Reviews

KOFFIA 2015 Review: Han Gong-ju

9 Sep , 2015  

South Korean cinema in recent times has seen a string of films confront the issue of sexual violence against girls and women and the culture of rape and misogyny that allows such behavior to breed. There was Lee Chang-dong‘s Poetry (2011), Silenced (2011), Don’t Cry Mommy (2012), My No-Mercy Home (2013) and Hope (2013). Han Gong-ju (2014) is the latest film to address these heavy issues.

 

The debut feature film of director Lee Su-jin, we follow the titular Han Gong-ju as she is forced into exile from her hometown and school. She is forced to stay with her former teacher’s mother, a brusque middle-aged woman who runs a grocery store. We are not immediately told the reasons for Gong-ju’s exile, but director Lee drops clues throughout the film through flashbacks and in the current timeline with skilled subtlety. The film works as a mystery, but viewers will pick up on the thinly veiled clues. In her new school, Gong-ju visits a gynecologist for a serious infection of her private parts and clams up when asked about her sexual history while filling up a form for swimming classes. A particularly unnerving flashback shows Gong-ju trembling in a police station and being interrogated as a long line of handcuffed teenage boys are brought in. Throughout the film, director Lee reminds the audience of the kind of ingrained misogyny inherent in our society that allows for such a tragedy to occur, and allows no justice for its victims with a culture of victim blaming.

 

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The film is emotionally draining and deeply unsettling when dealing with the harrowing issues of rape trauma and rape culture and rightfully so, but director Lee also is careful of not plunging his film into despair. Instead, he balances the film with a hope that Gong-ju finds in her new surroundings. A bubbly and popular girl Eun-hee, succeeds in befriending the aloof Gong-ju after overhearing her sing to herself. Eun-hee invites Gong-ju to join her acapella group to develop her singing talents and in the process Gong-ju finds herself with a group of friends. Gong-ju’s crabby ahjumma host also softens and warms up to the teenager which serves as the functional maternal figure she never had. Throughout the film, Gong-ju’s swimming lessons are also used as a metaphor for the character’s will to survive. These scenes are imbued with lighthearted innocence and hope that only serve to highlight what life should be for a teenage girl. It puts the tragedy of Gong-ju’s trauma in an even harsher light.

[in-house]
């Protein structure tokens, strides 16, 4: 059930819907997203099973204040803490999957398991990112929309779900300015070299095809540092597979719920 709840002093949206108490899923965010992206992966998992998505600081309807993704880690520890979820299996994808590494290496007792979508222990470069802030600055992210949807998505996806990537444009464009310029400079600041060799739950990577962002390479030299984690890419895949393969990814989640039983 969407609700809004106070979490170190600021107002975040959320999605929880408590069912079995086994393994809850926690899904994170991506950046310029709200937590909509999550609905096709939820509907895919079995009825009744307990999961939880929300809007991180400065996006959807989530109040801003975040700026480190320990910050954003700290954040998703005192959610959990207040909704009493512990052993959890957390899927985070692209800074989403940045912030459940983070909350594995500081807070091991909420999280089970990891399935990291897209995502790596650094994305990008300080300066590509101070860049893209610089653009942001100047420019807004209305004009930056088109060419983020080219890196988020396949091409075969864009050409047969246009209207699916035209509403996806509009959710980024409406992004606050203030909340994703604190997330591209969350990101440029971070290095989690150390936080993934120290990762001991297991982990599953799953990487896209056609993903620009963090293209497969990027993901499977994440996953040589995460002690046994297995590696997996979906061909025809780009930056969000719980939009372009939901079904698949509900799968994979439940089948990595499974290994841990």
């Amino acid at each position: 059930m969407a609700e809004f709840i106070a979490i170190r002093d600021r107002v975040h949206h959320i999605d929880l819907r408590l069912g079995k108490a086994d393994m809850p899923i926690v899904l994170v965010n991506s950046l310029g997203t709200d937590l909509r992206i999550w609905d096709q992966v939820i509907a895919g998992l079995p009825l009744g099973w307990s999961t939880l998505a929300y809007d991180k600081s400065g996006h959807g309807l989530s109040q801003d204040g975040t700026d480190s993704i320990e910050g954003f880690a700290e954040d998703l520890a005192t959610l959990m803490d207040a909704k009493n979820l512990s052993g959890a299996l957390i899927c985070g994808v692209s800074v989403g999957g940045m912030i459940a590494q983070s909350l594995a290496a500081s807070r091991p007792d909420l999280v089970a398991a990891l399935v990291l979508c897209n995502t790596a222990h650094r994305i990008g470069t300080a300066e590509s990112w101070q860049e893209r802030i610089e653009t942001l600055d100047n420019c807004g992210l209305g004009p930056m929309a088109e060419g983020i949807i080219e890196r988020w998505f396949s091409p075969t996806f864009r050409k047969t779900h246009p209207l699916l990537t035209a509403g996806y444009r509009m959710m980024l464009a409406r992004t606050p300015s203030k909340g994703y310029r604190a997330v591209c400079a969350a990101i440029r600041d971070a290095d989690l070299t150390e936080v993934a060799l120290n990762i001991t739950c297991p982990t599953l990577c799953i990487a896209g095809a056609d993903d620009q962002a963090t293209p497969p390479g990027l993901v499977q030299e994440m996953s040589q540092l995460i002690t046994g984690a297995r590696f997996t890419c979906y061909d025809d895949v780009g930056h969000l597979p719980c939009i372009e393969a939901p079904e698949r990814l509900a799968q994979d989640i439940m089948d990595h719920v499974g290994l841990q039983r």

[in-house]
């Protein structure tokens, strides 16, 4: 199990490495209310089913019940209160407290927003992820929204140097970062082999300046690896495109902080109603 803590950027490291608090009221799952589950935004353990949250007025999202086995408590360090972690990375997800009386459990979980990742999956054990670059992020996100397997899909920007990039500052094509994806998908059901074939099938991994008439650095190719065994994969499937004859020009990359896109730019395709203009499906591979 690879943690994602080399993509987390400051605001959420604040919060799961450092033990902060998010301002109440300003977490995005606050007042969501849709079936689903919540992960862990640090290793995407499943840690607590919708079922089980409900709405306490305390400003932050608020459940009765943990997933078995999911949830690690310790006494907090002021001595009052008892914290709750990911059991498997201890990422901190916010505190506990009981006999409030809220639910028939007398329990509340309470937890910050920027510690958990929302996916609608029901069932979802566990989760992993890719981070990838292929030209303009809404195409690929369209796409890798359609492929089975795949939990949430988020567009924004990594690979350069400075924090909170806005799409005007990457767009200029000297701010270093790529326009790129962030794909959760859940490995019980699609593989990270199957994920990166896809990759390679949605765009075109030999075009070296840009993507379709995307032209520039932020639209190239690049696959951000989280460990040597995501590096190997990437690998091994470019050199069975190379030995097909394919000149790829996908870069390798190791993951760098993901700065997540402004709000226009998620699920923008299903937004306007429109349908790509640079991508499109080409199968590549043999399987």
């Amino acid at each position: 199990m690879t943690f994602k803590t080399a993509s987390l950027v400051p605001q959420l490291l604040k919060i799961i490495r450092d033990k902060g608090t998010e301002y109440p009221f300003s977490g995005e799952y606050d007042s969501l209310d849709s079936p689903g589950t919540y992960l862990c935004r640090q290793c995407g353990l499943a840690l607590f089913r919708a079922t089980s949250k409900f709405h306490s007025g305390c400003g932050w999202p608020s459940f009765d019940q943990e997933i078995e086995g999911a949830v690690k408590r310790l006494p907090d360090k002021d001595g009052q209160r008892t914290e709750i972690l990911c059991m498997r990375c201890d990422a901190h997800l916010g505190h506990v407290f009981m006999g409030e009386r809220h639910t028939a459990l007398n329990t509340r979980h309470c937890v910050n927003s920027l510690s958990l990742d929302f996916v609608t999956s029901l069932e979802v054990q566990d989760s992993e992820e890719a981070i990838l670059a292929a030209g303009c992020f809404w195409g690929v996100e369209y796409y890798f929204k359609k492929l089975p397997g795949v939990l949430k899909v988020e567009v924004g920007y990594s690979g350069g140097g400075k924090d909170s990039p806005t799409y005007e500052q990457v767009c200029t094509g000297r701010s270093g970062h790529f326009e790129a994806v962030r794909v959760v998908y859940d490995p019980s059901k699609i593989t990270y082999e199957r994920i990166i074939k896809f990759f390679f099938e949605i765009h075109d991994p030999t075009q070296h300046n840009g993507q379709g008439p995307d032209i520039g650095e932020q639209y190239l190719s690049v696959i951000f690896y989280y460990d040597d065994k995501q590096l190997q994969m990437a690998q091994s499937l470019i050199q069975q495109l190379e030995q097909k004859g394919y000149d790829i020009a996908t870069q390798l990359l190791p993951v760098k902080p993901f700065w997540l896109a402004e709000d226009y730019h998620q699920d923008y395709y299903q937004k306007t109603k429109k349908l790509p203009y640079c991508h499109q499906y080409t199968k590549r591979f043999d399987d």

The way that the film lets us into the psychological headspace of Gong-ju is exceptional considering how much the script withholds in giving us the definite answers to Gong-ju’s trauma. This of course, has a lot to do with Chun Woo-hee‘s riveting performance. An actress only known for her previous supporting turns in 2011’s hit Sunny and also last year’s Cart (also at KOFFIA 2015), this is also both a triumphant breakout performance for her as well. Chun’s performance firstly deals with the isolation and fear of a girl left without any sort of emotional support after a horrific ordeal in the flashbacks. Then, she also has to convey the psychological headspace of present-day Gong-ju, who is emotionally distant with her classmates and uses that as a coping mechanism. Much of Gong-ju’s struggle is internal, and actress Chun has to convey that to the audience without disrupting the subtlety of the film’s tone, which is particularly impressive.

 

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The final act of the film is devastating as Gong-ju’s past catches up with her and the audience is finally allowed to see the full extent of what Gong-ju has gone through. Even though the audience has probably picked up on the clues, the revelation is no less completely shocking and devastating. The film however, manages to transform that confrontation into an act of liberation for Gong-ju with the film’s decidedly ambiguous final scene. Audiences should decide on their own how they choose to interpret that final scene. This is an inventively structured film that never compromises in its vision and story and has altogether delivered a deeply humanist work.

 

After receiving festival accolades and strong word of mouth within its native country, Han Gong-ju is an independent Korean film that deserves to be seen for so many reasons: for its stunning lead performance, for the triumph of indie cinema and its first time director, and most importantly, for the very necessary story it tells.

 


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